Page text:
Getting to know you: Pippa Murray

What do you currently do?

I’m the Founder of a new food brand called Pip & Nut ( We make a range of utterly delicious all-natural nut butters that includes a Coconut Almond Butter, Almond Butter and Peanut Butter.

We’re a new company – just five months old in fact – and growing fast, having secured listings with over 275 stores and are soon to add a couple of major supermarkets to our list of customers. This means I’m constantly working on different things, from supply chain management, to marketing campaigns or sales.

It’s a pretty challenging job that keeps me on my toes but I enjoy the diversity.

What is your inspiration in business?

Food and drink in the UK has evolved massively in the past 10 years. Today when you walk into the supermarkets there’s a huge amount of diversity on the shelf and I find it really inspiring. However what really excites me is seeing how other challenger food brands have managed to disrupt a category and transform it for the better. A great example of that is BEAR, a health snack brand that’s revived the dried fruit category, or the Collective Dairy, who create the most delicious yoghurt imaginable and truly add something unique and different to the shelf. All these businesses started from small seeds and have now grown into established and well-loved brands, and I look forward to taking Pip & Nut on the same journey.

Who do you admire?

As a business owner I have a huge respect for other people who have also ventured into the exciting rollercoaster world of running a company. One of those people is David Hieatt who I’ve been to a see speak a couple of times, and also read a number of his Do Lecture books. And, every time I hear him speak, or read something he has written, I find it really resonates with me. For instance he says that businesses should be run on passion, but not ‘hot passion’ which he says is short lived, but ‘cold passion’ which stands the test of time and allows you to push through the highs and lows of running a company.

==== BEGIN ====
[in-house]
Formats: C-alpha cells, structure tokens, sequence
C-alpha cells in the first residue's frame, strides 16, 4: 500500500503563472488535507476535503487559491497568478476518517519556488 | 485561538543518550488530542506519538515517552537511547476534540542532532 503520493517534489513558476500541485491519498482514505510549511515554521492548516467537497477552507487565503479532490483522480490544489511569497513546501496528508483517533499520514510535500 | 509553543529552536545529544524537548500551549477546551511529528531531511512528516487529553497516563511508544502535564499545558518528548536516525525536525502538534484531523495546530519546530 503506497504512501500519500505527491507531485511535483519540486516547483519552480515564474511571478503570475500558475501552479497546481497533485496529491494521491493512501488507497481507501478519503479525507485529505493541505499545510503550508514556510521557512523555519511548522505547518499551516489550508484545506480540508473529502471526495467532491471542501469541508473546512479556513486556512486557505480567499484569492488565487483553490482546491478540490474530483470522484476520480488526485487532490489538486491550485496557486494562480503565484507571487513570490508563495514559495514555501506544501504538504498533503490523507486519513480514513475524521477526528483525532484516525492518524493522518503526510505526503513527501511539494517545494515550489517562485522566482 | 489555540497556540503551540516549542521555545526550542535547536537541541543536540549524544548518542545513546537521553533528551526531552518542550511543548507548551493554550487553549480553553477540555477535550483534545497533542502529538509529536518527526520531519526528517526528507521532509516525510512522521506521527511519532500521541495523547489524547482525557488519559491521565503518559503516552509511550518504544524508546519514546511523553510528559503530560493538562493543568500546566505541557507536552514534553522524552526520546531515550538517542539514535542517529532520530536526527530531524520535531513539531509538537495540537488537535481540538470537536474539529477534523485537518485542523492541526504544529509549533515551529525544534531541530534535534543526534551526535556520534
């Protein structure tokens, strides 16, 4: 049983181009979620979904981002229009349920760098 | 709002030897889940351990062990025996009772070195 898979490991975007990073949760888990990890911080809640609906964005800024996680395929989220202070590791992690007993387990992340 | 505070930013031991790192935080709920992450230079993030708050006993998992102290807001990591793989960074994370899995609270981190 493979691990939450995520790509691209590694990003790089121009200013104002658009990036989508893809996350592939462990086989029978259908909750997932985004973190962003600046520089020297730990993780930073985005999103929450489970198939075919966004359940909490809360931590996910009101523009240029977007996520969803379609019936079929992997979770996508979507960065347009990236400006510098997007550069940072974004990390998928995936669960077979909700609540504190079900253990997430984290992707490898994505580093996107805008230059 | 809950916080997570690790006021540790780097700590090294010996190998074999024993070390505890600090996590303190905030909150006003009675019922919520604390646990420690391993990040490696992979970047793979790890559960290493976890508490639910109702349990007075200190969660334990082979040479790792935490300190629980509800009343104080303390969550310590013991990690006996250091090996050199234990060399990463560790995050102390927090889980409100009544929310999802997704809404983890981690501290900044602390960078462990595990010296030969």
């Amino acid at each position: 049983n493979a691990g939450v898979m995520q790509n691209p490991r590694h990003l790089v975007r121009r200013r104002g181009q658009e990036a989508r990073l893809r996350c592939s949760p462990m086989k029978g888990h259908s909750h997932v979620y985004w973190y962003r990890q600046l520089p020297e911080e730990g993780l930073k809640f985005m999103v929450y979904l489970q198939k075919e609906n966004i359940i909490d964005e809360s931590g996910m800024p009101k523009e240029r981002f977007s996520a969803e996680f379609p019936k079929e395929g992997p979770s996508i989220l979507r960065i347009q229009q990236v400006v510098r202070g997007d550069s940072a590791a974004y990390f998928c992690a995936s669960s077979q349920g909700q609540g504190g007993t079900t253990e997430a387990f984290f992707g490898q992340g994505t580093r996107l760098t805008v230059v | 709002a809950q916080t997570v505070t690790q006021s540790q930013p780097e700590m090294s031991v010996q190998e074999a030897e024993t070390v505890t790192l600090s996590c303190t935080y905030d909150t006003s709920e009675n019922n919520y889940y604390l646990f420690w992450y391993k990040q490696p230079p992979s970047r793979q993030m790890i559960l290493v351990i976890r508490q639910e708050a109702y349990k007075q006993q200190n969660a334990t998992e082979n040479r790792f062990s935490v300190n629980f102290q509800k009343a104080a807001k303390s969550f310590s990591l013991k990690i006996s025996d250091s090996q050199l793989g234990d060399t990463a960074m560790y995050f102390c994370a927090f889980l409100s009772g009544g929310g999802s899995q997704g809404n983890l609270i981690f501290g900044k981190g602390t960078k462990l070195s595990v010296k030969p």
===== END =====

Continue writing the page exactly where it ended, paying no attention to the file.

Looking back would you have done things differently?

I try not to have regrets as, generally speaking, mistakes are there to be learnt from. I guess though, I wish I’d got the products to market quicker. It took me almost 20 months to launch the brand and I’d have loved to see the products in the hands of the consumers faster. Having said that, considering that I’d no experience in FMCG prior to launching the brand I think this time was useful in helping me get to grips with the industry.

What defines your way of doing business?

For me, doing business is about collaboration. It’s about working closely with suppliers, customers, investors, and employees, so that everyone benefits and is as excited about working with the brand as I am about working with them.

What advice would you give to someone just starting out?

My advice is to take advice. Get in touch with those people who have more experience than you do so that you can learn from them and apply it to your business. No one can be expected to be an expert in everything so finding people who are and being open to their suggestions will help grow your business faster.